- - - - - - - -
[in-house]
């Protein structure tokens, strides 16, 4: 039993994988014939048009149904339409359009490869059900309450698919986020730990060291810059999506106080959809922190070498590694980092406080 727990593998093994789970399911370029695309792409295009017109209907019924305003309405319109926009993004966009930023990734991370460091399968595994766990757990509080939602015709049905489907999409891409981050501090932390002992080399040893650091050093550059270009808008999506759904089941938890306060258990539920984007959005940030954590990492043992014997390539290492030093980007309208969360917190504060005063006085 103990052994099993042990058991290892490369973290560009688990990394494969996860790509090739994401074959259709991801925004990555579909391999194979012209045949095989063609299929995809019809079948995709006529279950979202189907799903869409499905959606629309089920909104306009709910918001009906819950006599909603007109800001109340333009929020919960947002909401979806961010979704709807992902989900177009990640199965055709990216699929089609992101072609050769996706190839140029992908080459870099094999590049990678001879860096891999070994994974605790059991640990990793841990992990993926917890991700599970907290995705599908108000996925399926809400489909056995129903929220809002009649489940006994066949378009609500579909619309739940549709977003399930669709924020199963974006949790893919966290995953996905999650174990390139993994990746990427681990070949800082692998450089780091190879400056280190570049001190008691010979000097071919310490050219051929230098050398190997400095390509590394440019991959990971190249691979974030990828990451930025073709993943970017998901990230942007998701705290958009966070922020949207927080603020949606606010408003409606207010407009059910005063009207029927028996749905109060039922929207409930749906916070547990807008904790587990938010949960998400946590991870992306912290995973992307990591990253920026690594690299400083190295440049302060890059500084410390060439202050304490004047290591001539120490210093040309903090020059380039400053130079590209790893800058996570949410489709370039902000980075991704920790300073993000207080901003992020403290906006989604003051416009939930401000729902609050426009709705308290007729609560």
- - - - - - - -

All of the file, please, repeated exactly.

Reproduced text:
[in-house]
């Protein structure tokens, strides 16, 4: 039993994988014939048009149904339409359009490869059900309450698919986020730990060291810059999506106080959809922190070498590694980092406080 727990593998093994789970399911370029695309792409295009017109209907019924305003309405319109926009993004966009930023990734991370460091399968595994766990757990509080939602015709049905489907999409891409981050501090932390002992080399040893650091050093550059270009808008999506759904089941938890306060258990539920984007959005940030954590990492043992014997390539290492030093980007309208969360917190504060005063006085 103990052994099993042990058991290892490369973290560009688990990394494969996860790509090739994401074959259709991801925004990555579909391999194979012209045949095989063609299929995809019809079948995709006529279950979202189907799903869409499905959606629309089920909104306009709910918001009906819950006599909603007109800001109340333009929020919960947002909401979806961010979704709807992902989900177009990640199965055709990216699929089609992101072609050769996706190839140029992908080459870099094999590049990678001879860096891999070994994974605790059991640990990793841990992990993926917890991700599970907290995705599908108000996925399926809400489909056995129903929220809002009649489940006994066949378009609500579909619309739940549709977003399930669709924020199963974006949790893919966290995953996905999650174990390139993994990746990427681990070949800082692998450089780091190879400056280190570049001190008691010979000097071919310490050219051929230098050398190997400095390509590394440019991959990971190249691979974030990828990451930025073709993943970017998901990230942007998701705290958009966070922020949207927080603020949606606010408003409606207010407009059910005063009207029927028996749905109060039922929207409930749906916070547990807008904790587990938010949960998400946590991870992306912290995973992307990591990253920026690594690299400083190295440049302060890059500084410390060439202050304490004047290591001539120490210093040309903090020059380039400053130079590209790893800058996570949410489709370039902000980075991704920790300073993000207080901003992020403290906006989604003051416009939930401000729902609050426009709705308290007729609560």